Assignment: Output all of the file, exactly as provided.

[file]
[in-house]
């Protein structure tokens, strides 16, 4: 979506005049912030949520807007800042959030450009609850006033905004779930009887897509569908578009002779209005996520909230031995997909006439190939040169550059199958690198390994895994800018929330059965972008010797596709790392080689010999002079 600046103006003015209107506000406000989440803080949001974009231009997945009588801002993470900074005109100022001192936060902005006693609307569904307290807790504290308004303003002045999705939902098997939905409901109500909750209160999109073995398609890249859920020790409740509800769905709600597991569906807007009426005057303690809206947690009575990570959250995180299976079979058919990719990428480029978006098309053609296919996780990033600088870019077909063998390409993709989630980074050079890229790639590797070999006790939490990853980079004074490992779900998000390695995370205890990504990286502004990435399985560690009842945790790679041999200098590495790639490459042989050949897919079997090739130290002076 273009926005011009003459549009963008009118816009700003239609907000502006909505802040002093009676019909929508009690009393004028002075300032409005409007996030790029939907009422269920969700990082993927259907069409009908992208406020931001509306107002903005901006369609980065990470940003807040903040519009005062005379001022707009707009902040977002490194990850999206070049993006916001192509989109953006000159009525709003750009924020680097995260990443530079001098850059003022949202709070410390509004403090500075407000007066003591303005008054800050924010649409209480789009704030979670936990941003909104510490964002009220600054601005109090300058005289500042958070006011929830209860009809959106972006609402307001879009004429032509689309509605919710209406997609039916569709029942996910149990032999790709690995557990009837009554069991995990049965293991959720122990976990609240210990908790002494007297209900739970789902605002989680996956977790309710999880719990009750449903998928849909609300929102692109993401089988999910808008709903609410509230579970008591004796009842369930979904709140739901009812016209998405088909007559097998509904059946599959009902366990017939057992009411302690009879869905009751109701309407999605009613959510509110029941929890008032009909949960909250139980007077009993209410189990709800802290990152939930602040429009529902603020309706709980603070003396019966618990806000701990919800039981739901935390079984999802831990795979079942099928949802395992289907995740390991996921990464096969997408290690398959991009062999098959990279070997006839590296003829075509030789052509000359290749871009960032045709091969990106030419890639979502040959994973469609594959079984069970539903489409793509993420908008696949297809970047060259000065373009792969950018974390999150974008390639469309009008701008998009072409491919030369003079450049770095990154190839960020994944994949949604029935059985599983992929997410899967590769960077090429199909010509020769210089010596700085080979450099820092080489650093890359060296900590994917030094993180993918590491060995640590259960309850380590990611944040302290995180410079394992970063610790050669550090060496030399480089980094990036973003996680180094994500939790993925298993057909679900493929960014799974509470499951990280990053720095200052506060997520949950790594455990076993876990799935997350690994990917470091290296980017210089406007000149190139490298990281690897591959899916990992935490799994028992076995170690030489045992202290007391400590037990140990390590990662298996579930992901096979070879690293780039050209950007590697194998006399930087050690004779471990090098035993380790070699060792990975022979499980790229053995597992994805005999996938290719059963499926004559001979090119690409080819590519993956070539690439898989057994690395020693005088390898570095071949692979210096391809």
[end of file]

[in-house]
């Protein structure tokens, strides 16, 4: 979506005049912030949520807007800042959030450009609850006033905004779930009887897509569908578009002779209005996520909230031995997909006439190939040169550059199958690198390994895994800018929330059965972008010797596709790392080689010999002079 600046103006003015209107506000406000989440803080949001974009231009997945009588801002993470900074005109100022001192936060902005006693609307569904307290807790504290308004303003002045999705939902098997939905409901109500909750209160999109073995398609890249859920020790409740509800769905709600597991569906807007009426005057303690809206947690009575990570959250995180299976079979058919990719990428480029978006098309053609296919996780990033600088870019077909063998390409993709989630980074050079890229790639590797070999006790939490990853980079004074490992779900998000390695995370205890990504990286502004990435399985560690009842945790790679041999200098590495790639490459042989050949897919079997090739130290002076 273009926005011009003459549009963008009118816009700003239609907000502006909505802040002093009676019909929508009690009393004028002075300032409005409007996030790029939907009422269920969700990082993927259907069409009908992208406020931001509306107002903005901006369609980065990470940003807040903040519009005062005379001022707009707009902040977002490194990850999206070049993006916001192509989109953006000159009525709003750009924020680097995260990443530079001098850059003022949202709070410390509004403090500075407000007066003591303005008054800050924010649409209480789009704030979670936990941003909104510490964002009220600054601005109090300058005289500042958070006011929830209860009809959106972006609402307001879009004429032509689309509605919710209406997609039916569709029942996910149990032999790709690995557990009837009554069991995990049965293991959720122990976990609240210990908790002494007297209900739970789902605002989680996956977790309710999880719990009750449903998928849909609300929102692109993401089988999910808008709903609410509230579970008591004796009842369930979904709140739901009812016209998405088909007559097998509904059946599959009902366990017939057992009411302690009879869905009751109701309407999605009613959510509110029941929890008032009909949960909250139980007077009993209410189990709800802290990152939930602040429009529902603020309706709980603070003396019966618990806000701990919800039981739901935390079984999802831990795979079942099928949802395992289907995740390991996921990464096969997408290690398959991009062999098959990279070997006839590296003829075509030789052509000359290749871009960032045709091969990106030419890639979502040959994973469609594959079984069970539903489409793509993420908008696949297809970047060259000065373009792969950018974390999150974008390639469309009008701008998009072409491919030369003079450049770095990154190839960020994944994949949604029935059985599983992929997410899967590769960077090429199909010509020769210089010596700085080979450099820092080489650093890359060296900590994917030094993180993918590491060995640590259960309850380590990611944040302290995180410079394992970063610790050669550090060496030399480089980094990036973003996680180094994500939790993925298993057909679900493929960014799974509470499951990280990053720095200052506060997520949950790594455990076993876990799935997350690994990917470091290296980017210089406007000149190139490298990281690897591959899916990992935490799994028992076995170690030489045992202290007391400590037990140990390590990662298996579930992901096979070879690293780039050209950007590697194998006399930087050690004779471990090098035993380790070699060792990975022979499980790229053995597992994805005999996938290719059963499926004559001979090119690409080819590519993956070539690439898989057994690395020693005088390898570095071949692979210096391809």